hipster vienna

I remember my first trip to Vienna in the early-1990’s very vividly. The first word that crossed my mind was ‘grand’. Vienna is indeed a grand city. From the magnificent Hofburg to the splendorous Schönbrunn Palace, the regal Spanish Riding School and the stately Belvedere and Albertina museums, Vienna oozes grandeur and pomp. The Viennese wore that brand on their sleeves, exuding pride and deeply-rooted traditions. Walking down the streets then (as a travelling student), I felt slightly out of place as I looked around at the well-dressed Viennese. There were no signs of ‘scruffy’, well, until I passed a shop window and saw my reflection.

cool vienna
The grand Hofburg

Hipster Vienna

Fast forward to the summer of 2019. It could have been the weather – it was sweltering – but I sensed a different vibe in Vienna. The imposing monuments in the city’s historic centre still grab your attention but this time, I noticed a youthful vibrancy in the streets, especially in the neighbourhoods fringing the city centre. The hipster vibe was unmistakable. There were cool, design shops, edgy cafés, minimalist restaurants and lots of street art, from elaborate murals to colourful graffiti.

Museum Quarter

Not exactly hipster central in Vienna, the Museum Quarter is a hot-spot for the city’s youngsters who congregate here on summer evenings to laze on the enzi’s (design chaise lounges), mingle with friends and frolic in the pools. This was a world away from my original impressions of Vienna: waltzes, schnitzel, Klimt and Mozart.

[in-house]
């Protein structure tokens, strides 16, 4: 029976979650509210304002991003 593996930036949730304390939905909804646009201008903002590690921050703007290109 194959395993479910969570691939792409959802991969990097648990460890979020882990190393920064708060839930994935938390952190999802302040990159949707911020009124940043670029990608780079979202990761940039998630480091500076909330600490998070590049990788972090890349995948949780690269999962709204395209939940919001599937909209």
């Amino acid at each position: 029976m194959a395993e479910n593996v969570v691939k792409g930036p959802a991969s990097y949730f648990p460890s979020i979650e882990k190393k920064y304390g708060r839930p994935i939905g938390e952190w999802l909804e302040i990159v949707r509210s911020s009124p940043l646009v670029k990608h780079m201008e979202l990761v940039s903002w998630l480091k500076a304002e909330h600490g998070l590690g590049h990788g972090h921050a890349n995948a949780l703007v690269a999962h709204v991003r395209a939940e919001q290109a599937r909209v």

Lazing on an enzi in the Museum Quarter
Cooling off in the pools in the Museum Quarter
In the evenings, the Museum Quarter becomes a hot-spot for youngsters
The Museum Quarter also has quiet corners like Glacis Beisl, a gorgeous restaurant under a canopy of trees

Danube Canal

I noticed the same youthful vibe along the quayside of the Danube Canal. There were numerous ‘beach’ cafés, trendy restaurants and clubs. Locals dressed in shorts and tees sat around at the quayside cafés, chilling with a beer or a cocktail, whilst others enjoyed a boisterous meal on the restaurant boats. There was a funky buzz in the air that I’d not felt during my previous visits to Vienna.

The Danube Canal
Chilling on an urban beach along the Danube Canal.

Read about things to do in Vienna for the first-time visitor

Mariahilf (6th District) and Neubau (7th District)

That funky buzz became more tangible as I strolled around Vienna’s Sixth and Seventh Districts on either side of the Mariahilferstrasse. Whereas the Mariahilferstrasse is packed with the usual European high street brands, the side streets of this main shopping boulevard are packed with hipster fashion and design stores. Colourful façades, intriguing new design concepts and a vibrant alfresco scene form a fascinating contrast to the staid atmosphere in the historic city centre.

Shops in the Seventh District
Artistic façades in the Seventh District